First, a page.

The week-end started with a morning ride on my horse, Nello. (In this picture he doesn't have his bridle on yet, and thinks he can reach a bag of carrots he has spotted...comical.) We took a solitary trail ride which was amazing -- the birds were chirping, we spotted a few deer, and the mosquitos had taken a break from their hobby of driving us crazy. Nello has had something of a miracle descend upon him this summer - he is pulling a Benjamin Button, and is more fit and happier (he actually seems younger) than I've ever known him. At 23 he is not a spring chicken, and he is loaded with arthritis, but this summer has seen us gallop down the trail in defiance of all I have been told told he can never do again. I never ask him to gallop, but if he wants to (if he starts it, in other words), I'm willing. He is funny - a laid-back, good-time fellow, on the trail he shows his one competitive streak, and has to be first in line. We laugh about it; it's as if his" inner Secretariat" comes out. (My trail-riding buddy says, is it Nello that has to be first, or you, Deirdre?)
Then it was up to Bristol, about three and a half hours away. Bristol is on the easternmost tip of Maine, and is part of the legendary rocky shores of Maine -- absolutely stunning, and everything you hope for on the drive up. We rented kayaks and took them out each night to see the sunset over the bay, and also, on the second night, to have prime seating for the Bristol Days fireworks. The wide open water of the bay was almost surreal in its many-layered peacefulness -- the water lapping quietly against the kayaks in the dark, the penetrating, hazy light of the "SuperMoon" hanging up in the sky like a huge orangey golf ball, and then, at long last, the fireworks exploding from the shore, sparkling over the water we were floating in before fading, then disappearing completely.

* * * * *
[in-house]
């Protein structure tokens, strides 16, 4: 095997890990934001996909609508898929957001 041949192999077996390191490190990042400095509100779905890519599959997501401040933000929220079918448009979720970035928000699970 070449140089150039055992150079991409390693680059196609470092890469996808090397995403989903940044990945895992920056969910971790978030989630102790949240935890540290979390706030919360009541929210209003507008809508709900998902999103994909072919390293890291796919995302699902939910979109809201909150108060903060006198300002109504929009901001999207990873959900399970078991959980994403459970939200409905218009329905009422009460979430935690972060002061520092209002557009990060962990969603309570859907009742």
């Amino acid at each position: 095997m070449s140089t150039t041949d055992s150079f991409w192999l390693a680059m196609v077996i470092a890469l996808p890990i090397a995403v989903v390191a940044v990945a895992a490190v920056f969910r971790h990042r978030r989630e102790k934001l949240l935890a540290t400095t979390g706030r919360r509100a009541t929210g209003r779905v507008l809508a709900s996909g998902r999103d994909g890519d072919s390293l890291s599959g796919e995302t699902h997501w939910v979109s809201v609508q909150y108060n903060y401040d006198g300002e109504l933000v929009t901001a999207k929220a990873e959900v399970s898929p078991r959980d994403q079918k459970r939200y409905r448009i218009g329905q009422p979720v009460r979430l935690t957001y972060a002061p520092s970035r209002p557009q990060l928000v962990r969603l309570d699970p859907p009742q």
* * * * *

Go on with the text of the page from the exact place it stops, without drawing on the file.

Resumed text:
You could probably spend a lifetime really exploring New England. I felt like I was thousands of miles away from my home right outside Boston, but I was just three and a half hours away. I am now a huge Maine fan, and hope to return soon to hike its wooded trails and explore its culinary delights (lobster omelettes! yum!) as well as more kayaking.
(Lisa in her kayak waiting for fireworks)
We had to keep reminding each other to put our phones away (cameras), and be in the moment. In today's social-media-driven world, that is a challenge; we feel obligated to share snippets of our lives -- the ones where we look good, the appealing ones -- with everyone. I am here, I have value, our "shares" scream into the void. My fear? That we become a series of snippets, unable to live longer, quieter moments long enough to absorb the value they offer. (Moonlight kayaking gives a girl deep thoughts!)
As our designated IPhone photojournalist, however, I was granted a pass, and snapped many fun, cute, beautiful, serene, and goofy pics. (There were also many duds; several of my knees in the kayak.)